BSU President Defends Tuition Hike

Sharon Rieger's picture
Monday, July 18, 2011

Raising tuition is never easy, but it was necessary in the face of declining state financial support for Indiana's public colleges and universities, according to Ball State University President Jo Ann Gora.

Ball State trustees recently approved tuition increases of 3.9 percent for undergraduates and 9.1 percent for graduate students for the 2011-2012 academic year.

Those hikes were necessary as a result of declining state support, Gora said Friday during a visit toSouth Bend.

Indiana has declined in the past decade from being 35th in the nation to 45th in terms of state funding for higher education, Gora said. Meanwhile, campus costs ranging from salaries to utilities to maintenance have continued to rise, which means a greater percentage of the cost is passed on to students' families, she said.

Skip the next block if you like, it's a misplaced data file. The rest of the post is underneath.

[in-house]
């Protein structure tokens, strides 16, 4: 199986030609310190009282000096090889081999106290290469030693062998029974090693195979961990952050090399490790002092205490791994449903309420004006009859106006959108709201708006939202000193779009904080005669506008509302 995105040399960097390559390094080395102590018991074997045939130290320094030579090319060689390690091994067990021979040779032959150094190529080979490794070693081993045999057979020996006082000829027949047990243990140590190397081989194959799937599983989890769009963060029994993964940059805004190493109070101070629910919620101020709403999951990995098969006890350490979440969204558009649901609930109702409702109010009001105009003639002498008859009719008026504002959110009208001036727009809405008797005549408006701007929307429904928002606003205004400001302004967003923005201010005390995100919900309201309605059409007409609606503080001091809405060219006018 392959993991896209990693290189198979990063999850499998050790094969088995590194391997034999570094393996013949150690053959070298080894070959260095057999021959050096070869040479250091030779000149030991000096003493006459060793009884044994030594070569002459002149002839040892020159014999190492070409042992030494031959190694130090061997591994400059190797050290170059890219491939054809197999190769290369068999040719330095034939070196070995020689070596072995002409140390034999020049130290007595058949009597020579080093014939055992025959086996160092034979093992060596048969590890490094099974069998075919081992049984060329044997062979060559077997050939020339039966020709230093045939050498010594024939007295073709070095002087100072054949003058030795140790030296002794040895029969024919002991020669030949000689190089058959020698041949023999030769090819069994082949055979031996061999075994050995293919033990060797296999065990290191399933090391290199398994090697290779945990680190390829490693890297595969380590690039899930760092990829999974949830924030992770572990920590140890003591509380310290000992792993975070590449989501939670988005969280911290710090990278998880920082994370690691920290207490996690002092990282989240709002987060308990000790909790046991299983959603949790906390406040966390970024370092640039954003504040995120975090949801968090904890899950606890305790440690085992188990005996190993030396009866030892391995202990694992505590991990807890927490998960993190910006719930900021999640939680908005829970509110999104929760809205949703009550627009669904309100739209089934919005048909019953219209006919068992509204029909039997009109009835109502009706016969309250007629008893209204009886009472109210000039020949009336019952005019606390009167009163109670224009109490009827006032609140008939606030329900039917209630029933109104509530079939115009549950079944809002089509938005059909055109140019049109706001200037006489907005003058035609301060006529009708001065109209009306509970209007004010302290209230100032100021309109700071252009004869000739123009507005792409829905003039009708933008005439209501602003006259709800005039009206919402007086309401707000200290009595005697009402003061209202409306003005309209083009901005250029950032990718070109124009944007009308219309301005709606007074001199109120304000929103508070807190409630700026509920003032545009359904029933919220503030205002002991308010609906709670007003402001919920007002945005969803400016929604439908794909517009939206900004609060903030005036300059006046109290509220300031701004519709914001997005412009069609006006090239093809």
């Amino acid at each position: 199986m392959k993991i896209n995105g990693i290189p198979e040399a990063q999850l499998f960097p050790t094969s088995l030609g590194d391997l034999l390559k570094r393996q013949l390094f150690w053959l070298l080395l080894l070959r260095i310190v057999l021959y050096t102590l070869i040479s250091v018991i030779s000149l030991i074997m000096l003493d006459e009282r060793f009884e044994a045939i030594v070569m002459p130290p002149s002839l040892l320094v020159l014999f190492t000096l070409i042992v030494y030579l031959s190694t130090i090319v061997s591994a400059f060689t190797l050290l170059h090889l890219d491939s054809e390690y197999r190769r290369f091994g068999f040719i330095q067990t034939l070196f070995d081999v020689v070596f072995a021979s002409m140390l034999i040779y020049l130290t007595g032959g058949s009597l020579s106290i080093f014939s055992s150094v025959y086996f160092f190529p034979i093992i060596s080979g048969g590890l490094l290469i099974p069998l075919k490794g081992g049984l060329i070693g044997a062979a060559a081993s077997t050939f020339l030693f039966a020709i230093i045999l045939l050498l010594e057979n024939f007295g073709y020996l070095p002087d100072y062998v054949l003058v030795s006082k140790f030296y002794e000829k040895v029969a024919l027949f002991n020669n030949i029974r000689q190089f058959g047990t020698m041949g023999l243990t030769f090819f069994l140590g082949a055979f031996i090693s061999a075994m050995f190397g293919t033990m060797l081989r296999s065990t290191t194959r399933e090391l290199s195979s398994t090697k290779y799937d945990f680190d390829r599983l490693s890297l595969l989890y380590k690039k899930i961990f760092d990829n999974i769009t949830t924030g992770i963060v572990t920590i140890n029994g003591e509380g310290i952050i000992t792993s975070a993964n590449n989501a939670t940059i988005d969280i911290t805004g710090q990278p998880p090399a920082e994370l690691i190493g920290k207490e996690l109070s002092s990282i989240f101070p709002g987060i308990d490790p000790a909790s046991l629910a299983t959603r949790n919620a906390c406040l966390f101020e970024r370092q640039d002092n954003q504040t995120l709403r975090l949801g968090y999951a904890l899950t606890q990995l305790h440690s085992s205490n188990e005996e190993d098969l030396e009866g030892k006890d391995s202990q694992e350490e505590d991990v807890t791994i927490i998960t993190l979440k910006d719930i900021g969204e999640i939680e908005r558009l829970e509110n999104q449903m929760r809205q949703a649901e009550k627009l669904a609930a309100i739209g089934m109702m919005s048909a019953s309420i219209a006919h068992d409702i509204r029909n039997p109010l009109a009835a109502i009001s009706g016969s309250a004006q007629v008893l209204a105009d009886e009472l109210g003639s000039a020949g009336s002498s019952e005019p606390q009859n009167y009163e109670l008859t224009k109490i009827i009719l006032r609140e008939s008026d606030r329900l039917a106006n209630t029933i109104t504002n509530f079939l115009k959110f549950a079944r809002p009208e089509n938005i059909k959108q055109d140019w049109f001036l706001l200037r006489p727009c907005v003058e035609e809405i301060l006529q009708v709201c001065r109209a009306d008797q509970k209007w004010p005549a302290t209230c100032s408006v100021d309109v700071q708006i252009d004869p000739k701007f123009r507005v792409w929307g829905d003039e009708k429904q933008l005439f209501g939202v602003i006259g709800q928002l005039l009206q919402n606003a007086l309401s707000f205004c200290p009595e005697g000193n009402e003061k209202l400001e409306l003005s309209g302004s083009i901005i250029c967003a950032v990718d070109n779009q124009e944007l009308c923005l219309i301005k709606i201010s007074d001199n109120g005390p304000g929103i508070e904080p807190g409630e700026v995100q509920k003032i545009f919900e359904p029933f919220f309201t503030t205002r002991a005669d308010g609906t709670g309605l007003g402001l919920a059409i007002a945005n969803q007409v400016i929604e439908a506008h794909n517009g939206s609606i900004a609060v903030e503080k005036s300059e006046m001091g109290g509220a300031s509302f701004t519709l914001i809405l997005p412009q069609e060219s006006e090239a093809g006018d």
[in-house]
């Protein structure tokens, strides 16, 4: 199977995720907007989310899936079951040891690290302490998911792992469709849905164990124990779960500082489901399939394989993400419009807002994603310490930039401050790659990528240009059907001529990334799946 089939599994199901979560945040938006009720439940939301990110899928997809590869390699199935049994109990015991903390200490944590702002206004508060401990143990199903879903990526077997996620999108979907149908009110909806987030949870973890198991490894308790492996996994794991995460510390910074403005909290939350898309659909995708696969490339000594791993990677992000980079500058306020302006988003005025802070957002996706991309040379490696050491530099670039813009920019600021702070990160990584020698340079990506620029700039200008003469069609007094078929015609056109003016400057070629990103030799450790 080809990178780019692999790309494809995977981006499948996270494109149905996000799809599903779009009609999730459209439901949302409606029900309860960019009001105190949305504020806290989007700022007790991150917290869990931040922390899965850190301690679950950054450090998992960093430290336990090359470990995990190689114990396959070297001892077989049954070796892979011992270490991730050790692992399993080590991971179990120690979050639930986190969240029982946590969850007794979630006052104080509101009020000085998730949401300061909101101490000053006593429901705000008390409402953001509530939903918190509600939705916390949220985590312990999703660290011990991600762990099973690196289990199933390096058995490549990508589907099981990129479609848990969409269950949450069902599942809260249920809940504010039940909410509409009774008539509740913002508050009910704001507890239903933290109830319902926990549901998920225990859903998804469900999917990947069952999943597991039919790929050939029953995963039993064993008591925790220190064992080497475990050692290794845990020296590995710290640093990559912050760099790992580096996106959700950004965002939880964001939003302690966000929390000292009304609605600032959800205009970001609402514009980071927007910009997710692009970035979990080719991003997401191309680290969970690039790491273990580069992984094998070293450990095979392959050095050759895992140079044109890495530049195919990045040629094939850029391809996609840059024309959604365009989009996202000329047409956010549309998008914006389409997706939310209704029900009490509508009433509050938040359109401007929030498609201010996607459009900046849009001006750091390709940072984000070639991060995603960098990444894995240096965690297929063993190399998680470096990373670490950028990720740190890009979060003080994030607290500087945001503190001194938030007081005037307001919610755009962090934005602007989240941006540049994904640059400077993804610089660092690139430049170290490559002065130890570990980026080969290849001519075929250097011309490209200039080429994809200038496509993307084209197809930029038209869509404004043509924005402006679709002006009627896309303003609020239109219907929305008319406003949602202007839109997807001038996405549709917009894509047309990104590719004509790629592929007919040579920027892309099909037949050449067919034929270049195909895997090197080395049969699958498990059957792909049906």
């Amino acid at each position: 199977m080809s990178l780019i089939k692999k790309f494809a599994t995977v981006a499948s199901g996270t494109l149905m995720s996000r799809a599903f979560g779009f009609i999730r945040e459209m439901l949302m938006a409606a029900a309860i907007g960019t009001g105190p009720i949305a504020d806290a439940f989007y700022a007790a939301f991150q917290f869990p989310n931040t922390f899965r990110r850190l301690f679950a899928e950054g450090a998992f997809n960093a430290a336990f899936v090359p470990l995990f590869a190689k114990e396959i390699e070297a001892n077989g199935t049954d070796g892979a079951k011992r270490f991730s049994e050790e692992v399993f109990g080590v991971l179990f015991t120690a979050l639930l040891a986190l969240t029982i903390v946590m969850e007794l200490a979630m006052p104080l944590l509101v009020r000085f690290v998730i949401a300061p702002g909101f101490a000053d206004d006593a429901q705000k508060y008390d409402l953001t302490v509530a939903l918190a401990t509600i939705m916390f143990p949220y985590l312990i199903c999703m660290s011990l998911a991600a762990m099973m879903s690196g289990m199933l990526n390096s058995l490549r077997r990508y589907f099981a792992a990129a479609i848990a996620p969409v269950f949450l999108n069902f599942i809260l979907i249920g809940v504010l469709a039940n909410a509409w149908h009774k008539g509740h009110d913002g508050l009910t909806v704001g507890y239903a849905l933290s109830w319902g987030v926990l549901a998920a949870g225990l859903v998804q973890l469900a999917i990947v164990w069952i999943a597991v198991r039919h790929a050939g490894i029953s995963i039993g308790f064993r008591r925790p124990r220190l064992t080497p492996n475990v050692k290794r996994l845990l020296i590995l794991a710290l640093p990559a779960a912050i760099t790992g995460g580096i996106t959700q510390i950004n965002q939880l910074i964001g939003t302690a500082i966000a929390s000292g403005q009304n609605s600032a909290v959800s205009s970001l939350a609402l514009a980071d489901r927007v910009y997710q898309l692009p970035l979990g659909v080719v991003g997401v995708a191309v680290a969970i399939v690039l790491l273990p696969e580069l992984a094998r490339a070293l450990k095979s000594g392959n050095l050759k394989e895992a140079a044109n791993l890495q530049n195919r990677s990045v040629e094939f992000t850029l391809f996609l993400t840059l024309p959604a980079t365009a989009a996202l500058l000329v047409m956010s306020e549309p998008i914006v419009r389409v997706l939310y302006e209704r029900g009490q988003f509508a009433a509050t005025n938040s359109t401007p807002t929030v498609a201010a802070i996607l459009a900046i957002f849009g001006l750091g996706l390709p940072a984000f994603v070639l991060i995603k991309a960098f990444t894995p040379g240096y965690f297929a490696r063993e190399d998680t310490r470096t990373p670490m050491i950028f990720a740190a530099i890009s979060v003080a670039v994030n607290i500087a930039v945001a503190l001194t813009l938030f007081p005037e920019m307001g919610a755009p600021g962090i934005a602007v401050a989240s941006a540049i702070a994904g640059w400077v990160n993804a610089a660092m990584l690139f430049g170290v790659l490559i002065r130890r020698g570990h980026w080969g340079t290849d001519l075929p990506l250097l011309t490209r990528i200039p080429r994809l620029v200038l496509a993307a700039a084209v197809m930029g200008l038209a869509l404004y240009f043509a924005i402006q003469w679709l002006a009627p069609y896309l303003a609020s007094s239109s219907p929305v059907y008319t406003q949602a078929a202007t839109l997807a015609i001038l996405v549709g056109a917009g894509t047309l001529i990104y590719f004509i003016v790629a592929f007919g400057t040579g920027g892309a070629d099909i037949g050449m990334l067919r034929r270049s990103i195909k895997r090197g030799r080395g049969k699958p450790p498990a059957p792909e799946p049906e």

Indiana's Commission for Higher Education had asked the state's colleges to cap tuition increases at 3 percent.

"I really don't believe there was data from the institutions that went into those recommendations," Gora said. The commission's recommendations didn't appear to take into consideration rising campus expenses, she said.

"We are now funded (by the state) at the same level we were in 2002," she said.

Ball State recently completed a major capital fundraising campaign, raising $210 million. About $44 million of that total will go toward student support in the form of scholarships, Gora said.

Ball State recently awarded 55 new Bold scholarships -- four-year, full-ride scholarships -- to incoming students, including four students from north central Indiana.

Ball State's tuition for 2010-2011 was $8,234, the lowest among Mid-American Conference schools, Gora said.

 

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